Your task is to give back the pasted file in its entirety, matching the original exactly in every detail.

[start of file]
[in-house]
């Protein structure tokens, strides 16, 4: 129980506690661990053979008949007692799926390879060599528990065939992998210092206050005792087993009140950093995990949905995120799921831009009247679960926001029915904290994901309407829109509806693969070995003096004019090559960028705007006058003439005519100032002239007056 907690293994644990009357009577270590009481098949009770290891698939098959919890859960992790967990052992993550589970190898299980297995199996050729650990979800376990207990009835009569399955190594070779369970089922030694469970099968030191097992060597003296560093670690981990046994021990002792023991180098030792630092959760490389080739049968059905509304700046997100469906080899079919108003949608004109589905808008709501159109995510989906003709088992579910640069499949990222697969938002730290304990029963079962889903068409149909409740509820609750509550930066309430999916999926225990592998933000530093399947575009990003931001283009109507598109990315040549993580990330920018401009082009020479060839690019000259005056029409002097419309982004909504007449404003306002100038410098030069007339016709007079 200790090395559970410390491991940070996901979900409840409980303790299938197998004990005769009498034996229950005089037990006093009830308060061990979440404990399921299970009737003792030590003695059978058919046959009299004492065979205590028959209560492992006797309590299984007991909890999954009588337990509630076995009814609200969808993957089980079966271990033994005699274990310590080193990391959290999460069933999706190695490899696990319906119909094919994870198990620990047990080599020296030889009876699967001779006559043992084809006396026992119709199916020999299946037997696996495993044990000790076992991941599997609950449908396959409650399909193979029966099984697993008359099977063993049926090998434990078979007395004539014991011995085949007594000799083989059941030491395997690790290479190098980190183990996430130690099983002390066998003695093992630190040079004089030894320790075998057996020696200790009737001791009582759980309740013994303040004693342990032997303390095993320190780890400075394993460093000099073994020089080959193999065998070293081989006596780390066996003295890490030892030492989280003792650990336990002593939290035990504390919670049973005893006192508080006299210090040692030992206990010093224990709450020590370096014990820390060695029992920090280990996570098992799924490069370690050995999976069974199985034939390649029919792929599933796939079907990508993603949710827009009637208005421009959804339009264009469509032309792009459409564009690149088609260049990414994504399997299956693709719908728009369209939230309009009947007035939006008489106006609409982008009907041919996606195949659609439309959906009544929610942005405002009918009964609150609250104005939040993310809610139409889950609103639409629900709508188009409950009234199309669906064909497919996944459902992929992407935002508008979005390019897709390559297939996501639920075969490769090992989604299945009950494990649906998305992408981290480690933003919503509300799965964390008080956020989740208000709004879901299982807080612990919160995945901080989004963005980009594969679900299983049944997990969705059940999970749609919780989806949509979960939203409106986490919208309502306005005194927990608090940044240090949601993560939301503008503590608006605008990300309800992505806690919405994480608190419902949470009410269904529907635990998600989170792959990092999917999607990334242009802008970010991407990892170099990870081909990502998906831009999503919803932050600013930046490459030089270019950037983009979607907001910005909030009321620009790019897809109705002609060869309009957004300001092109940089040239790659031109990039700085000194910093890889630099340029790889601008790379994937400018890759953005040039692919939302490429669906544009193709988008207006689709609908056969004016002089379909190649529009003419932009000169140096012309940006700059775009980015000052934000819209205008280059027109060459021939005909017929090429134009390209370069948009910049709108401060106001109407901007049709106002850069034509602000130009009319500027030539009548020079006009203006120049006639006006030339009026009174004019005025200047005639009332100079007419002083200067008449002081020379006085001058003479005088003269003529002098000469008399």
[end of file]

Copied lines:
[in-house]
């Protein structure tokens, strides 16, 4: 129980506690661990053979008949007692799926390879060599528990065939992998210092206050005792087993009140950093995990949905995120799921831009009247679960926001029915904290994901309407829109509806693969070995003096004019090559960028705007006058003439005519100032002239007056 907690293994644990009357009577270590009481098949009770290891698939098959919890859960992790967990052992993550589970190898299980297995199996050729650990979800376990207990009835009569399955190594070779369970089922030694469970099968030191097992060597003296560093670690981990046994021990002792023991180098030792630092959760490389080739049968059905509304700046997100469906080899079919108003949608004109589905808008709501159109995510989906003709088992579910640069499949990222697969938002730290304990029963079962889903068409149909409740509820609750509550930066309430999916999926225990592998933000530093399947575009990003931001283009109507598109990315040549993580990330920018401009082009020479060839690019000259005056029409002097419309982004909504007449404003306002100038410098030069007339016709007079 200790090395559970410390491991940070996901979900409840409980303790299938197998004990005769009498034996229950005089037990006093009830308060061990979440404990399921299970009737003792030590003695059978058919046959009299004492065979205590028959209560492992006797309590299984007991909890999954009588337990509630076995009814609200969808993957089980079966271990033994005699274990310590080193990391959290999460069933999706190695490899696990319906119909094919994870198990620990047990080599020296030889009876699967001779006559043992084809006396026992119709199916020999299946037997696996495993044990000790076992991941599997609950449908396959409650399909193979029966099984697993008359099977063993049926090998434990078979007395004539014991011995085949007594000799083989059941030491395997690790290479190098980190183990996430130690099983002390066998003695093992630190040079004089030894320790075998057996020696200790009737001791009582759980309740013994303040004693342990032997303390095993320190780890400075394993460093000099073994020089080959193999065998070293081989006596780390066996003295890490030892030492989280003792650990336990002593939290035990504390919670049973005893006192508080006299210090040692030992206990010093224990709450020590370096014990820390060695029992920090280990996570098992799924490069370690050995999976069974199985034939390649029919792929599933796939079907990508993603949710827009009637208005421009959804339009264009469509032309792009459409564009690149088609260049990414994504399997299956693709719908728009369209939230309009009947007035939006008489106006609409982008009907041919996606195949659609439309959906009544929610942005405002009918009964609150609250104005939040993310809610139409889950609103639409629900709508188009409950009234199309669906064909497919996944459902992929992407935002508008979005390019897709390559297939996501639920075969490769090992989604299945009950494990649906998305992408981290480690933003919503509300799965964390008080956020989740208000709004879901299982807080612990919160995945901080989004963005980009594969679900299983049944997990969705059940999970749609919780989806949509979960939203409106986490919208309502306005005194927990608090940044240090949601993560939301503008503590608006605008990300309800992505806690919405994480608190419902949470009410269904529907635990998600989170792959990092999917999607990334242009802008970010991407990892170099990870081909990502998906831009999503919803932050600013930046490459030089270019950037983009979607907001910005909030009321620009790019897809109705002609060869309009957004300001092109940089040239790659031109990039700085000194910093890889630099340029790889601008790379994937400018890759953005040039692919939302490429669906544009193709988008207006689709609908056969004016002089379909190649529009003419932009000169140096012309940006700059775009980015000052934000819209205008280059027109060459021939005909017929090429134009390209370069948009910049709108401060106001109407901007049709106002850069034509602000130009009319500027030539009548020079006009203006120049006639006006030339009026009174004019005025200047005639009332100079007419002083200067008449002081020379006085001058003479005088003269003529002098000469008399």